Alleged rape in Okinawa sees curfew imposed on US military in Japan
Agence France-Presse in Tokyo
The US military said yesterday it was imposing a curfew on all military personnel in Japan after two servicemen allegedly raped a local woman in Okinawa.
From 11pm to 5am all the approximately 47,000 members of the US armed forces stationed in Japan must stay on base or in their homes. The curfew began last night, with no end date given.
"I'm immediately issuing a curfew to all military personnel in Japan, both temporary and assigned," Salvatore Angelella, the Commander of US Forces in Japan, said.
He said "core value retraining" would also take place and commanders would be reviewing policies on leave.
"Japan is one of our greatest allies, most trusted partners and the cornerstone of peace and stability in the Pacific. We'll continue to do all we can to ensure the US-Japan relationship remains strong," Angelella said.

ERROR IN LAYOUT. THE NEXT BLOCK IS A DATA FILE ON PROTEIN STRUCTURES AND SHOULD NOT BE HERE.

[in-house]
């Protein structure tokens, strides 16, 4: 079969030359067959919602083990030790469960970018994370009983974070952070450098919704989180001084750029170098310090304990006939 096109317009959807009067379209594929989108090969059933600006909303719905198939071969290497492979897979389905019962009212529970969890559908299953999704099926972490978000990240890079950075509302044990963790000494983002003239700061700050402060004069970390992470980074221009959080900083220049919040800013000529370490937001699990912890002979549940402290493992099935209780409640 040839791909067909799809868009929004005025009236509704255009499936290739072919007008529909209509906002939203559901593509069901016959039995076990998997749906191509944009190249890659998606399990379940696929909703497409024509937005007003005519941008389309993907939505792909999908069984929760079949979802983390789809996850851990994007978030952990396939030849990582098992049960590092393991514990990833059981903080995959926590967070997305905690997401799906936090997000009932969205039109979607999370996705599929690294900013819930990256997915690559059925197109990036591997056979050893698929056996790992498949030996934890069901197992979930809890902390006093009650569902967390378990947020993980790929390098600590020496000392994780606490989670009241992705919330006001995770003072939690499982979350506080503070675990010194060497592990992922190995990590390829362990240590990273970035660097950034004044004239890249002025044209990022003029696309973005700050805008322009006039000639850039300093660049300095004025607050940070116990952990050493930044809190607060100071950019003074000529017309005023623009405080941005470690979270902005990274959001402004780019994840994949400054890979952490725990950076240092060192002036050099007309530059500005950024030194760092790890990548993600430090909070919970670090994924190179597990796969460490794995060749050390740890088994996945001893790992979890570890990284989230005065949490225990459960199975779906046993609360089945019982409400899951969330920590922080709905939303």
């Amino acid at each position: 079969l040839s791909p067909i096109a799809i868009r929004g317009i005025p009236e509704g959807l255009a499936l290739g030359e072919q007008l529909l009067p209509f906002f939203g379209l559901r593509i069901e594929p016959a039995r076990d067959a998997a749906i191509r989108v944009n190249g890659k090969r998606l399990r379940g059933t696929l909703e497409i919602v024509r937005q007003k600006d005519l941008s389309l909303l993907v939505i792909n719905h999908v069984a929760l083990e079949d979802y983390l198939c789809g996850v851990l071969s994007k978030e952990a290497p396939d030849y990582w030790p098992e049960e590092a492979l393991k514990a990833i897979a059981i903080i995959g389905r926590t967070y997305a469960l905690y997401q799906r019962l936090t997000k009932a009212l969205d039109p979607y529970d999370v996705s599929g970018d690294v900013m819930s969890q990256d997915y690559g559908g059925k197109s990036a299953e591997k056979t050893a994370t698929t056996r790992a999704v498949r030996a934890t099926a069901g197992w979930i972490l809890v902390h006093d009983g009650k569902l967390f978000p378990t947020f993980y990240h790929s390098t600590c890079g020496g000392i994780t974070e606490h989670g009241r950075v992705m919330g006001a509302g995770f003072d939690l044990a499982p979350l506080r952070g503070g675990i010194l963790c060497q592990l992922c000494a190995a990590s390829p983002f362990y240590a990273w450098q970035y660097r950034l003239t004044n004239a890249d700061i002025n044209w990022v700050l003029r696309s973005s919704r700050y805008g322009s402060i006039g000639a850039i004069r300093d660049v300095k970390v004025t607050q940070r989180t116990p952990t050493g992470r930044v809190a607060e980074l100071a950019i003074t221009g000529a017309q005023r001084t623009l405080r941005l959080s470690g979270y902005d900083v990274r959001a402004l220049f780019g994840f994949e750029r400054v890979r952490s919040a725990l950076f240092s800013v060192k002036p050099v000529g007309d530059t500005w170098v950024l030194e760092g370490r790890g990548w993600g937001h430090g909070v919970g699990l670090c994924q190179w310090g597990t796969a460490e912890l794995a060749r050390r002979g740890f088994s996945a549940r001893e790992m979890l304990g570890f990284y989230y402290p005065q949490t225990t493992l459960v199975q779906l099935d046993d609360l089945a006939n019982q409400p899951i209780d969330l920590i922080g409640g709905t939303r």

The announcement came after the arrest of two sailors on Tuesday over the alleged rape of a local woman, a potential flashpoint in relations between the US military and their reluctant Okinawan hosts.
Around half of all Japan-based personnel and the majority of US bases are in Okinawa, an island chain where anti-American feelings are easily stirred.
Previous criminal incidents associated with the bases have sparked large-scale demonstrations, with protesters demanding a trimming of the US footprint. The US has moved quickly to try to hose down the latest episode.
US Ambassador to Japan John Roos said: "The United States will co-operate in every way possible with the Japanese authorities to address this terrible situation.
"I understand the anger that many people feel. I have a 25-year-old daughter myself, so this is very personal to me."
Okinawa police said they arrested Christopher Browning and Skyler Dozier Walker, both 23, on charges of raping and injuring the woman on Tuesday, hours before they had reportedly planned to leave the island.